After skirting the snow-capped Sierra Nevada and almost crashing due to preferring the view of lofty heights to that of the road and due to seeing the 120kmph speed limit and open roads as permission for 140/150kmph, you slide along the south coast through Almuñecar and Salobreña before arriving at Nerja. It rests, hanging over low cliffs and looking out over the sea, a jumble of villas and white pedestrian streets, sparkling between the blue of the water and the set back Sierra.

Nerja's 'atmosphere' is odd. It is both very Spanish but also inescapably touristy. On the one hand we were swimming in the sea, watching serious Easter processions, eating boquerones fritos (fried anchovies) and drinking glasses of manzanilla with free tapas, but on the other hand 60% of the voices we heard were foreign, the shops and menus all wielded the English language with pride and retailers were bursting with colourful tat. At least it was the middle-class bought ourselves a villa on the costa tourist and not the beach and booze Benidorm variety.

Three - Mountains

The famous high-rises of the south of Spain, and of Granada province, are the Sierra Nevada mountains. Big, white and covered in skiers they are easy to visit and are a popular destination for locals and tourists alike. The 'foothills' of the Sierra Nevada - still higher than anything in the UK - are the Alpujarras hills. Long an area of comparative poverty and remoteness, the range is becoming more well known thanks to an influx of alternative lifestyle foreigners setting up shop there and also through the popular writings of both Gerald Brenan in 'South from Granada' and Chris Stewart's 'Driving Over Lemons'.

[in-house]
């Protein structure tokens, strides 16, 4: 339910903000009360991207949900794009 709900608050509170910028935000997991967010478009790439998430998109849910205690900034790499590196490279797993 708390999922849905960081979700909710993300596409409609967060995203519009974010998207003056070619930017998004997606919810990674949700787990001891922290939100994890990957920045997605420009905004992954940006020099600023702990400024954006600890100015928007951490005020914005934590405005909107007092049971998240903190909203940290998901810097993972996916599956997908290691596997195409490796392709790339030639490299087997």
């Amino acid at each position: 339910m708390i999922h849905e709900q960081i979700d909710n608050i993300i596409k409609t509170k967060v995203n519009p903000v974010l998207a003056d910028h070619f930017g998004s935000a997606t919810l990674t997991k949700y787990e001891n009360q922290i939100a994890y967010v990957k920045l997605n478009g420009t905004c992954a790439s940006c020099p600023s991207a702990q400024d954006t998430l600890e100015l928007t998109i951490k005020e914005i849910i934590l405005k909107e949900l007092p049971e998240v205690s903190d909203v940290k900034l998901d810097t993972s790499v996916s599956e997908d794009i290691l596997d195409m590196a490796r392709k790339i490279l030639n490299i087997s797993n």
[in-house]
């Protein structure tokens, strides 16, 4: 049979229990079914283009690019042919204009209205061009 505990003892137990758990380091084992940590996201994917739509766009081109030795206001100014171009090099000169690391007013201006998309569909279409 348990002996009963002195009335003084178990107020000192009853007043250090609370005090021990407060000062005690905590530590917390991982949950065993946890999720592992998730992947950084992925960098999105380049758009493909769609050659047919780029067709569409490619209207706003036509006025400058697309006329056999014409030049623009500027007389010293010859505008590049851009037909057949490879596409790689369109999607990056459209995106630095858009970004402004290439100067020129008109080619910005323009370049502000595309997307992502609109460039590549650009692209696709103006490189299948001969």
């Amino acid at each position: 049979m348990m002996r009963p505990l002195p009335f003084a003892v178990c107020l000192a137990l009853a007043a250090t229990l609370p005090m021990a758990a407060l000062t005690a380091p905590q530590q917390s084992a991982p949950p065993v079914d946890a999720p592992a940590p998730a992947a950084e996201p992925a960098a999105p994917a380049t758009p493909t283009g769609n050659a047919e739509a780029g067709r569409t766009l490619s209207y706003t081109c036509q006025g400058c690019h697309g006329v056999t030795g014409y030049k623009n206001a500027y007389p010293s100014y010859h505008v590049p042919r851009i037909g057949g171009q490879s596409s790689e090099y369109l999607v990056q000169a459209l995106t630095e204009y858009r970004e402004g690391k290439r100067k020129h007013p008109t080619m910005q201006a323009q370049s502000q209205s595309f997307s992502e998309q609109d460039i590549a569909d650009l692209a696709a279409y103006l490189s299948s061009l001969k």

The alternativitiy can be seen at O Sel Ling, a Tibetan Buddhist Monastery up a heart-in-mouth shoddy dirt track. A place of windy, serene beauty where the only sound are the bells and squeak from the prayer wheel. Apparently this was the place where the next in line for Lama-dom stopped and felt the enlightenment in the air.

The driving through the hills is both gratifying long - as there are but a couple of roads that wind round the hillside - and absurdly scenic. The 'high Alpujarras' road that we chose skirts one side of the valley wall, providing near constant vistas down to the dappled green and gold fields and opposing mountain range. Little whitewashed villages, cut off from the rest of the country, are dotted around the valley. Some nestle in the valley floor, but most cling precariously to the slopes, with their Berber village-style boxey houses and flat roofs. The names were fantastic: Soportujar, Pampaneira, Bubion, Capileira, Busquistar, Valor, Laroles, Yegen, Bayareales...

After a plato alpujarreño - a carnivorous plate of chorizo, morcilla, jamon, some other chunk of meat, fried egg and papas a lo pobre (potatoes sliced and fried up with peppers) - we burst out of the north of the range and down into the grandest view imaginable towards plains and the two towns of La Calahorra, which sports 800 people but a vast hilltop castle backed by mountains, and Guadix, an odd place with an overblown church, a fort, and a district where people live in modern cave houses.

Spain isn't Andalucia, but Andalucia is Spain. Go.